NHS bosses could be jailed for up to two years if found to be lying about poor care.

The recently announced plans are part of a campaign against the culture of cover-up in the NHS, which began in the wake of the Stafford Hospital scandal.

Hospitals could also be fined £10,000 if they lose a clinical negligence claim and cannot prove that errors have been admitted and an apology made.

Health secretary Jeremy Hunt said the plans “send a strong message that covering up mistakes will not be tolerated.”

Peter Walsh, chief executive of charity Action Against Medical Accidents (AvMA), echoed this sentiment, saying: “It sends a clear message that this is socially important and we don’t want to see this sort of behaviour.”

However, the move does have critics, amongst them Mark Porter, chairman of the British Medical Association’s governing council. He said doctors may not want to report concerns for fear of reproach:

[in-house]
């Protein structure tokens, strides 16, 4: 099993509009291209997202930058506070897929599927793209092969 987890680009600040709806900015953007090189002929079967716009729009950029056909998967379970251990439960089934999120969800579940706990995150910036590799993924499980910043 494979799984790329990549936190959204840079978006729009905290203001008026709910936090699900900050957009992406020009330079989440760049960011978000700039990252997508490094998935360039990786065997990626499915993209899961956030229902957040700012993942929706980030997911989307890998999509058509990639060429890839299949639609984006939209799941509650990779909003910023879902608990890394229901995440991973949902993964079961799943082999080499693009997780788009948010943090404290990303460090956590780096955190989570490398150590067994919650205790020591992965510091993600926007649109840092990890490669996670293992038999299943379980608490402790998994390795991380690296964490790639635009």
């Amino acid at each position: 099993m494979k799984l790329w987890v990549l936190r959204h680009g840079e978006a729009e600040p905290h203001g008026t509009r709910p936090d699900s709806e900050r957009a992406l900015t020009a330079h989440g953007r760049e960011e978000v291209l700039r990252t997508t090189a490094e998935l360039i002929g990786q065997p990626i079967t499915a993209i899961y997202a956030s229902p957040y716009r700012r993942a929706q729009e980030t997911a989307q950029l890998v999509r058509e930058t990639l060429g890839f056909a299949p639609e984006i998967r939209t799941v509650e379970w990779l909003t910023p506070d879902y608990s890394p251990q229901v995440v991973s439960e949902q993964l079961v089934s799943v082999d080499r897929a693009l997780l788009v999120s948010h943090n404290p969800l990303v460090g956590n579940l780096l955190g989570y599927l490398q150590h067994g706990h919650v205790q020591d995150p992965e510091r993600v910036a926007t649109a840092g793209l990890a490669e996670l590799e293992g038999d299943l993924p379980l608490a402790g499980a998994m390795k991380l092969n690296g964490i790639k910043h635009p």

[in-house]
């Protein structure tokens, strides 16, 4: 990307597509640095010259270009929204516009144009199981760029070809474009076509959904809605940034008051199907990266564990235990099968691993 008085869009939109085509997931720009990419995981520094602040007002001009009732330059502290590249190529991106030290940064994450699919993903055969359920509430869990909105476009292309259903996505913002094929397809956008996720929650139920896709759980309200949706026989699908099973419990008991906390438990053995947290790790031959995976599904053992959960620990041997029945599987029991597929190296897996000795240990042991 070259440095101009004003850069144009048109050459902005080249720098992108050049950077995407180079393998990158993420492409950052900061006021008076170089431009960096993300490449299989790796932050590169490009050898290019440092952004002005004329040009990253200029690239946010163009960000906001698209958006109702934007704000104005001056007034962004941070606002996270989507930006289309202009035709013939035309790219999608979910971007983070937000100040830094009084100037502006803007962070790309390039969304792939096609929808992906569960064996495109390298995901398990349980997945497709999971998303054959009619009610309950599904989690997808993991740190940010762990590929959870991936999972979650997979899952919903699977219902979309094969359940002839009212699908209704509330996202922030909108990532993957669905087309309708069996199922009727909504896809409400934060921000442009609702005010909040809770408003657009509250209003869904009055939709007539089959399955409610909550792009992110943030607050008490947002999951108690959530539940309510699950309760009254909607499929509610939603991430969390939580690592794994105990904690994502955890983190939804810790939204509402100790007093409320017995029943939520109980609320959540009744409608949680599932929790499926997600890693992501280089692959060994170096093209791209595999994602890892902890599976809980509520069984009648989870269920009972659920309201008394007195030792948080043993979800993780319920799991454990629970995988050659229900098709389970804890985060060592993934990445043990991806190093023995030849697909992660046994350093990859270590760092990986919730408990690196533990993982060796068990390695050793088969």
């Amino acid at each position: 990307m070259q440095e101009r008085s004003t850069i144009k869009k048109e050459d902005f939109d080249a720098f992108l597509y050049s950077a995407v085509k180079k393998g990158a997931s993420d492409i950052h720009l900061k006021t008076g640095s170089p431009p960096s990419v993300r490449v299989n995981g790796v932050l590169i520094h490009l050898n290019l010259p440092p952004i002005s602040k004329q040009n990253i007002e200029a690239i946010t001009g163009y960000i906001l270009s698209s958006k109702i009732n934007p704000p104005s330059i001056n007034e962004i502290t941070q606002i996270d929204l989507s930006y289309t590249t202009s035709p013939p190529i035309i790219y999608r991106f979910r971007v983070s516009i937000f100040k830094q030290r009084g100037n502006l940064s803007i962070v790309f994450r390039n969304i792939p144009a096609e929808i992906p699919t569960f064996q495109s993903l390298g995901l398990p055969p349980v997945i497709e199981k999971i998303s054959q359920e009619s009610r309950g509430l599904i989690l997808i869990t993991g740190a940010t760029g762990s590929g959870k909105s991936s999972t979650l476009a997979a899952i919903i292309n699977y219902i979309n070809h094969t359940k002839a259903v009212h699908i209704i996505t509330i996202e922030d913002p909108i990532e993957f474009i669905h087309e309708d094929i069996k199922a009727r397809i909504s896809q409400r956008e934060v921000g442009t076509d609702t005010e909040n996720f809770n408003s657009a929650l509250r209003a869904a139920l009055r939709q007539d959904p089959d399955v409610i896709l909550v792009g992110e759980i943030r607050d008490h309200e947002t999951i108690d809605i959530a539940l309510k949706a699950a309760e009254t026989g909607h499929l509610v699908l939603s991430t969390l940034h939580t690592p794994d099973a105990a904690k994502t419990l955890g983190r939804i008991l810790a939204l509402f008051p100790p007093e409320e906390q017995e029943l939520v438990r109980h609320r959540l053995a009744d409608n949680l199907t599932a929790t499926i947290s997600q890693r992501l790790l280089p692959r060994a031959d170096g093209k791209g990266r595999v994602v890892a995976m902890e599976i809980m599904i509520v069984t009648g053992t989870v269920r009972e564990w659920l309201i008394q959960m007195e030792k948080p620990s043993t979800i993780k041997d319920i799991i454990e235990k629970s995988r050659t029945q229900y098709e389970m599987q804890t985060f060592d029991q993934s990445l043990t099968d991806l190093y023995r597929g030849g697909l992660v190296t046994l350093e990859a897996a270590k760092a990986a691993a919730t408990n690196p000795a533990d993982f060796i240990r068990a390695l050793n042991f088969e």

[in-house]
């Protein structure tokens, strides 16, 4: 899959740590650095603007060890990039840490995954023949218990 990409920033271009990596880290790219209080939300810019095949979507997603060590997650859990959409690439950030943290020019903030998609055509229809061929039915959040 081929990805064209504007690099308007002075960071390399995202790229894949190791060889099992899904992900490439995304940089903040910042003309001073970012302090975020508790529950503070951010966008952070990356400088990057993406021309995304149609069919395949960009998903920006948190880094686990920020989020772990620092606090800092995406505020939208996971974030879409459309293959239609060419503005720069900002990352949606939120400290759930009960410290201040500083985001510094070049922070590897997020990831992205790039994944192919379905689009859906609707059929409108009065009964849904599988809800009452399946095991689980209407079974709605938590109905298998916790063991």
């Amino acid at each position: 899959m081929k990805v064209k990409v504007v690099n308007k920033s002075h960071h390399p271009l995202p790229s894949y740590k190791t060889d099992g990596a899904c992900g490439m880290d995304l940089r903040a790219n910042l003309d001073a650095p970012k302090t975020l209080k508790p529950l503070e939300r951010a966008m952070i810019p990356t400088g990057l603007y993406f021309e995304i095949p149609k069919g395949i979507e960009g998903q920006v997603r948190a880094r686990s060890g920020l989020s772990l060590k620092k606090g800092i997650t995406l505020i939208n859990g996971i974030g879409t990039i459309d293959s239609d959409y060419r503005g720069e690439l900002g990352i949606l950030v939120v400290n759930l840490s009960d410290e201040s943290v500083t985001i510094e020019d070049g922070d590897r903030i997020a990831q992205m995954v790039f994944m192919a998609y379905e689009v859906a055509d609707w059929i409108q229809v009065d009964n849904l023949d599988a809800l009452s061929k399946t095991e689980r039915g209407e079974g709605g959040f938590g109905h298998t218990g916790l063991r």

“We need a culture of openness within the NHS, not where speaking up can leave doctors feeling harassed or facing punitive action”, he said.

Duty of candour

Hospitals are now supposed to tell a patient if a mistake has been made regarding their care, even no harm has been caused. An apology should also be made, and this must be put into writing if the patient requests.

This policy is called a professional duty of candour and was introduced to England and Wales in November 2014.

Has the health service lied to you?

If you believe you were subject to negligent medical care but the clinician or hospital has failed to admit a breach, please get in touch with us today. We will be able to say whether or not you have been the innocent victim of medical negligence.

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